We all have to celebrate the career of Steve Jobs and thank him for the tremendous improvements he has brought to computer interfaces and hardware. The guy’s amazing, OK? But Apple is something of a control-freak environment with a hard-handed approach to things such as product announcements and the App Store. An undercurrent of disgruntled consumers and policy-minded free software advocates has transferred their historic antipathy for Microsoft to Apple, now that it has become the brilliant business success of the new century. So I’d like to bring everybody together again for an acknowledgment of how important free software has been to Jobs and to Apple.
In the great Second Coming, when Jobs returned to Apple 1996, he drove
two big changes right away: porting over OpenSTEP from NeXT computer
and adopting a version of the open source BSD as Apple’s new operating
system. OpenSTEP was a proprietary, platform-independent set of APIs
for Solaris, Windows, and NeXTSTEP. It was derived from NeXTSTEP
itself, the operating system that ran on Jobs’s m68k-based NeXT
computers. But NeXT worked with the then-powerful Sun Microsystems,
which had based its own wildly popular SunOS on BSD. OpenSTEP became
the basis for the familiar Cocoa libraries and run-time that Apple
developers now depend on.
(It may seem strange to use the word “Open” in the name of a
proprietary system. But back then–and in some circles even today–the
most rudimentary efforts at interoperability were used to justify the
term. Anybody remember the Open Software Foundation?)
The foundation for the ground-breaking and still strong Mac OS X was a
version of BSD based on
NetBSD and FreeBSD but incorporating some unique
elements. Adopting BSD brought numerous advantages: it permitted
the Mac to multitask, and it made simple the porting of a huge range
of Unix-based and BSD-based applications that would expand the Mac
from its original role as a desktop for creative artists to a much more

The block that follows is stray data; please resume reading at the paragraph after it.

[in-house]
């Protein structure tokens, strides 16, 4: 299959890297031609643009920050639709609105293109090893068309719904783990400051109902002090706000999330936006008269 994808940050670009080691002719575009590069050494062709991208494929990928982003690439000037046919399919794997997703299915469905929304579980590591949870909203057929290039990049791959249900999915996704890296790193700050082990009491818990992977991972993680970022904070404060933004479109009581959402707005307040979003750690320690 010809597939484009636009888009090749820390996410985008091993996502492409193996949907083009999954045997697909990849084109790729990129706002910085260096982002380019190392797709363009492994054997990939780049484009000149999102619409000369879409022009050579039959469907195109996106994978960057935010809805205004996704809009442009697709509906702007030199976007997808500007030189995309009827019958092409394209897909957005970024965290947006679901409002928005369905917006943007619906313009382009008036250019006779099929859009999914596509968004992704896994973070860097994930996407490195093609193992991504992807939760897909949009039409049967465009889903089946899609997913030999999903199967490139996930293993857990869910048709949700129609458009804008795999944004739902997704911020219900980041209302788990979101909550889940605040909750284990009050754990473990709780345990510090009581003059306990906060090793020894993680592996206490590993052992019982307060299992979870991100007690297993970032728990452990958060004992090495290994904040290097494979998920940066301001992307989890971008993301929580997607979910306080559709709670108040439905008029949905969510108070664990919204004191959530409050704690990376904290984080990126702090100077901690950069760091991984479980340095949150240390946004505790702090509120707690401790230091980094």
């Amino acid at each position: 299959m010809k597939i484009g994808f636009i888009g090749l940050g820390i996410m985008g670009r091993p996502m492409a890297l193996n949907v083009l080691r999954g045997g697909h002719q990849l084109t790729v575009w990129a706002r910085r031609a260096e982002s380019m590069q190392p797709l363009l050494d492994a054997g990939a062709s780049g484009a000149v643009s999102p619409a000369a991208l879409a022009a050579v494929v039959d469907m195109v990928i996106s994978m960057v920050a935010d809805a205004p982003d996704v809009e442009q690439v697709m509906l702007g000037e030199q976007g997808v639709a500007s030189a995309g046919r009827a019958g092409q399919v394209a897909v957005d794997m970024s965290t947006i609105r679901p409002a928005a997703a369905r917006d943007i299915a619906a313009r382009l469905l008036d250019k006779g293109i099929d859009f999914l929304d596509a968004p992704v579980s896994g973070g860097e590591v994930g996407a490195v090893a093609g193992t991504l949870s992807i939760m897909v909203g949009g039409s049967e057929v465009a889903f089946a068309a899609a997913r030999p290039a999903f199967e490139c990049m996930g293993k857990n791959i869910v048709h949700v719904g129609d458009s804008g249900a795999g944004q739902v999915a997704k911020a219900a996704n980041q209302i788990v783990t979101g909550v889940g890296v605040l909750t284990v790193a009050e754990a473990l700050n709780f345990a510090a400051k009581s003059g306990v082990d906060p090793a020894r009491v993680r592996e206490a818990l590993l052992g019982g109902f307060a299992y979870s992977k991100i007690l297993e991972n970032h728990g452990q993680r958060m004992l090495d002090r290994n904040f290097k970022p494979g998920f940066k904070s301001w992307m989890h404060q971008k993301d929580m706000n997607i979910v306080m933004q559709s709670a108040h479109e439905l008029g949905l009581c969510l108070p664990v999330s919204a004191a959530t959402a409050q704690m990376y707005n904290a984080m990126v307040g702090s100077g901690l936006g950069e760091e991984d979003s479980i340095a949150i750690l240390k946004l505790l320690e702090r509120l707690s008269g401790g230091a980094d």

robust and widely deployable system.
Particularly valuable to Apple–and related to its adoption of a Unix
variant–was the port of open source Samba, developed for Linux. Samba
reverse engineers the SMB/CIFS protocol and related protocols that
permit computers to join Microsoft local networks. Apple also (like
NeXT) used the historic GCC compiler developed by Richard Stallman,
and adopted KDE’s browser engine (now known as Webkit) for Safari. These free software packages were insanely great; that’s why Mac OS X incorporated them.
I think it is the familiarity of the Unix and BSD software that makes the Mac popular among geeks; it is now by far the most popular laptop one sees at computer conferences. And because of all the great server software that runs on the Mac thanks to its BSD core, it’s gradually growing in popularity as a server for homes and small businesses.
Apple knew it had a good thing in its BSD-based kernel, because it chose to use it also in the iPhone and follow-on products. As I have reported before, the presence of BSD libraries and tools helped a group of free software advocates reverse engineer the iPhone API and create a public library that permitted people outside Apple for the first time to create applications for the iPhone. This led to a thriving community of iPhone apps, none of them approved by Apple of course, but Apple came out with its own API many months later and legitimized the external developer community with its App Store.
Although the BSD license allowed Apple to keep its changes proprietary, it chose to open-source the resulting operating system under the name Darwin. As a separate project, though, Darwin hasn’t seen wide use.
BSD was not Jobs’s first alliance with free software. The NeXT computer was based on the open source Mach 3 kernel developed by Richard Rashid at Carnegie Mellon University. Mach emulated FreeBSD (even though Rashid personally expressed a distaste for it) for its programmer and user interface. Some elements of Mach 3 were incorporated into Darwin, and (to digress a bit) Mach 3 has gone on to have major effects on the computer industry. It was an inspiration for the microkernel design of Microsoft’s NT system, which thrust Microsoft into the modern age of operating systems and servers especially. And Rashid himself took a position as Senior Vice President of Research at Microsoft a few years ago.
The impacts of broad, leaderless, idea-based movements are often surprising and hard to trace, and that’s true of open source and free software. The triumphs of Steve Jobs demonstrate this principle–even though free software is the antithesis of how Apple runs its own business. Innovators such as Andrew Tridgell, with Samba and rsync, just keep amazing us over and over again, showing that free software doesn’t recognize limits to its accomplishments. A lot of computing history would be very different, and poorer, without it.
Thanks to Karl Fogel, Brian Jepson, and Don Marti for comments
that enhanced this posting.